ASMP: What impact has this project had on your relationships with family members other than your parents? Did you get any pushback from siblings or other family in regards to photographing your parent’s disease?
NB: I’ve been lucky. My family is very close and we talk about everything. They were very supportive of my photographing my parents, and while at first it took some getting used to, in the end they are all very happy I did it. We get to share these visual memories of our parents, in good times and in bad, and remember moments that maybe, at the time, seemed trivial and small. One image that we are all thankful we have is the one I took at my dad’s funeral. That day is a blur for all of us, and that image gives us a glimpse into just how many people and who was there. It was the first big snowstorm of the season and many people could not attend, yet the temple was full with more than 200 people and it brings us comfort to see that.
ASMP: How did other family members react in the presence of your camera?
NB: I think people were used to me always having my camera. Because of this, no one seemed to really mind or pay any attention. This made photographing these moments easier.
ASMP: Do you feel the work has relevance beyond yourself and immediate family?
NB: Absolutely. When one goes through something like this, you feel like you’re the only person in the world who knows what it feels like. The work has already proven to have relevance beyond our family, with the hundreds of e-mails, letters and messages we received from people around the world thanking us for sharing our very private story in such a public way. People expressed that they too felt alone, but now really felt not only that they knew my family, but also related to the images in many ways. The reality we found was that everyone knows someone with cancer, and while the person with the disease is the actual person who is sick, those around him or her also feel and experience the diagnosis. I think the project has opened up the conversation for many people, and I hope it continues to reach others. At 29, I do not have many friends who are taking care of their sick parents, so this was a way for me to find community outside of my immediate circle of friends.
ASMP: Were there any technical or creative challenges that you needed to address when photographing in the hospital or treatment rooms?
NB: Anyone who has ever photographed in a hospital or treatment room knows just how challenging they can be. They are often small, barren, and lit with harsh fluorescent overhead lighting. Because the project was in black and white, this really only left me with the issue of images looking flat, but after spending enough time in those rooms, I learned how to shoot, and look for that contrast that would help the images. There was also the issue of permission to photograph in the hospital. Some people were OK with it, and others were not. My parents’ oncologist is a big name at his hospital, so that helped and, when I had to, I would mention his name and say he gave me permission (whether or not that mattered). I would wear my camera slung over my shoulder every time I went with my parents, hoping that people would start to recognize me and be familiar with it. I was yelled at a handful of times, but generally people left me alone. Through working at newspapers, I’ve learned that often you have to shoot until someone tells you to stop — and even then, keep shooting until they make you stop. Act like you are allowed to be doing what you are doing and most people won’t say anything.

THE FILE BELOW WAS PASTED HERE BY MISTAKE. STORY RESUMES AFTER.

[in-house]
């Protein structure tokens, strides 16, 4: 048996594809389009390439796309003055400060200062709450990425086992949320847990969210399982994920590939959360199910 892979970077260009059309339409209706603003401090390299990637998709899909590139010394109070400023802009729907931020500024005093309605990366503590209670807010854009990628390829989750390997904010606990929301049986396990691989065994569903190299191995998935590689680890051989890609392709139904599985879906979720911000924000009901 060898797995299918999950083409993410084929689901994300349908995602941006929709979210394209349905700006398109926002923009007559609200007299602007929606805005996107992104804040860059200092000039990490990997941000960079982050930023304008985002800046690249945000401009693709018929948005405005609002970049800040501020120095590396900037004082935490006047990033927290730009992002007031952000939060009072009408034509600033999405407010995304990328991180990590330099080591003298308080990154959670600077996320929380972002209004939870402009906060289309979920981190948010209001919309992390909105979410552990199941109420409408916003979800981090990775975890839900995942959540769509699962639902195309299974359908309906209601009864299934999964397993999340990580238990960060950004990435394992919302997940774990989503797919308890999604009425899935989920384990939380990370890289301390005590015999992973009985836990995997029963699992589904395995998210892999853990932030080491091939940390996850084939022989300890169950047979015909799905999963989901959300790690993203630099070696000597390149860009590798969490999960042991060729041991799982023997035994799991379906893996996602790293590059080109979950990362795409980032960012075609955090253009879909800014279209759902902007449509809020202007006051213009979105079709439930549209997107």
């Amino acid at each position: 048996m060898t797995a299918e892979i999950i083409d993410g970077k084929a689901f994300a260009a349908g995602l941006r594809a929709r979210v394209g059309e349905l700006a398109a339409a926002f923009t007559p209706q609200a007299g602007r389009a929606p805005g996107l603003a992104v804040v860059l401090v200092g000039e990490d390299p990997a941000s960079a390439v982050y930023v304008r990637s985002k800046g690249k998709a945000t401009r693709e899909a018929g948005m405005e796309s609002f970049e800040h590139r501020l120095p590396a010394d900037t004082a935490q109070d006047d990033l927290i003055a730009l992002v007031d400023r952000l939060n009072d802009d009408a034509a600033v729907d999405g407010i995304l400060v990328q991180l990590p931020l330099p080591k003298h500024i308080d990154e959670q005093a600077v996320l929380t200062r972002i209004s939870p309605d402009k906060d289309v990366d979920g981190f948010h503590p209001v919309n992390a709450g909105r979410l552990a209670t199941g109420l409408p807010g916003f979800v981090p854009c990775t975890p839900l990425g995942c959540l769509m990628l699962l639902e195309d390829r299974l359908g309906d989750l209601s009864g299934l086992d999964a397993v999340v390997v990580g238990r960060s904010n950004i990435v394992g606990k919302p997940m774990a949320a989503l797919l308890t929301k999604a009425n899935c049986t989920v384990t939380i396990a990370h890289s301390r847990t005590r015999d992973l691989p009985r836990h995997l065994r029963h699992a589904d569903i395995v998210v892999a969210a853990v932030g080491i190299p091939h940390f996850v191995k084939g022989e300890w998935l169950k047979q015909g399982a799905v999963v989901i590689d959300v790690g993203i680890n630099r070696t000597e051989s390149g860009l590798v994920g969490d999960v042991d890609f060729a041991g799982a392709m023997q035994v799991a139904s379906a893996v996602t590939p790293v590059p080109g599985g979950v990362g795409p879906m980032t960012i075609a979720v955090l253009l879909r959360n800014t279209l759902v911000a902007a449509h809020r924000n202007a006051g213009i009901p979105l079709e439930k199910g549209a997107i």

ASMP: During the time your parents were going through treatment, your then-boyfriend proposed to you. You made the decision to get married quickly as you weren’t sure how much time your parents had. How did this added pressure of planning a wedding affect your photography?
NB: Planning the wedding was a blessing to the family. We all had a lovely distraction from our reality as we put together this event that would be so happy and joyful in such a sad time. Don’t get me wrong, it was super stressful — planning a New York wedding in five-and-a-half months is not an easy feat, but we did it. All of the vendors that we hired understood the situation and expressed that they could be flexible if plans needed to be changed, if the wedding date needed to be moved up. Fortunately it didn’t need to be changed, and both of my parents were there to walk me down the aisle, and to dance with me during the reception. I tried to document the wedding-related moments leading up to the wedding, and at the wedding I had a camera rigged into a tree over my ceremony. I even had a camera hidden under my table during the reception. Hey, I’m a photographer — of course I’m going to take photographs at my own wedding!